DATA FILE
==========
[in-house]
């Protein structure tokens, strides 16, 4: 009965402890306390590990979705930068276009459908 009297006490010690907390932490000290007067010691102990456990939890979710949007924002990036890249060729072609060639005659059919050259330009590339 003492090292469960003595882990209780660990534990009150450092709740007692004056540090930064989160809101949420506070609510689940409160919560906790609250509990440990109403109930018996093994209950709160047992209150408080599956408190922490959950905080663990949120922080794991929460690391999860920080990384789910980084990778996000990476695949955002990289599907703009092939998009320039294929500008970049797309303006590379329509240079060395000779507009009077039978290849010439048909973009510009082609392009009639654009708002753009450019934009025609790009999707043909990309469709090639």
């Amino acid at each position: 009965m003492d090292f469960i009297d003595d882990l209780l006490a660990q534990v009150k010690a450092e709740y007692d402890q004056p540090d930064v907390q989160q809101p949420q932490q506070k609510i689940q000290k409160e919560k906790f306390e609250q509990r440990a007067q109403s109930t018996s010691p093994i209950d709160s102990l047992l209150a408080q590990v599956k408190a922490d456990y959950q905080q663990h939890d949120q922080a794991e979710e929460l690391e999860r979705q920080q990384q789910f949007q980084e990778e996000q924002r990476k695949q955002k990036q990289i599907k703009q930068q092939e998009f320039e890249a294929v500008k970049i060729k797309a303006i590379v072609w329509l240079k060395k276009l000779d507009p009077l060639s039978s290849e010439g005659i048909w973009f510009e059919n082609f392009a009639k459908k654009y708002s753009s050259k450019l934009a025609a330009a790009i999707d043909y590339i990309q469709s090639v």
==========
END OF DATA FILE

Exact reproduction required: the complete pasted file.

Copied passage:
[in-house]
């Protein structure tokens, strides 16, 4: 009965402890306390590990979705930068276009459908 009297006490010690907390932490000290007067010691102990456990939890979710949007924002990036890249060729072609060639005659059919050259330009590339 003492090292469960003595882990209780660990534990009150450092709740007692004056540090930064989160809101949420506070609510689940409160919560906790609250509990440990109403109930018996093994209950709160047992209150408080599956408190922490959950905080663990949120922080794991929460690391999860920080990384789910980084990778996000990476695949955002990289599907703009092939998009320039294929500008970049797309303006590379329509240079060395000779507009009077039978290849010439048909973009510009082609392009009639654009708002753009450019934009025609790009999707043909990309469709090639």
């Amino acid at each position: 009965m003492d090292f469960i009297d003595d882990l209780l006490a660990q534990v009150k010690a450092e709740y007692d402890q004056p540090d930064v907390q989160q809101p949420q932490q506070k609510i689940q000290k409160e919560k906790f306390e609250q509990r440990a007067q109403s109930t018996s010691p093994i209950d709160s102990l047992l209150a408080q590990v599956k408190a922490d456990y959950q905080q663990h939890d949120q922080a794991e979710e929460l690391e999860r979705q920080q990384q789910f949007q980084e990778e996000q924002r990476k695949q955002k990036q990289i599907k703009q930068q092939e998009f320039e890249a294929v500008k970049i060729k797309a303006i590379v072609w329509l240079k060395k276009l000779d507009p009077l060639s039978s290849e010439g005659i048909w973009f510009e059919n082609f392009a009639k459908k654009y708002s753009s050259k450019l934009a025609a330009a790009i999707d043909y590339i990309q469709s090639v």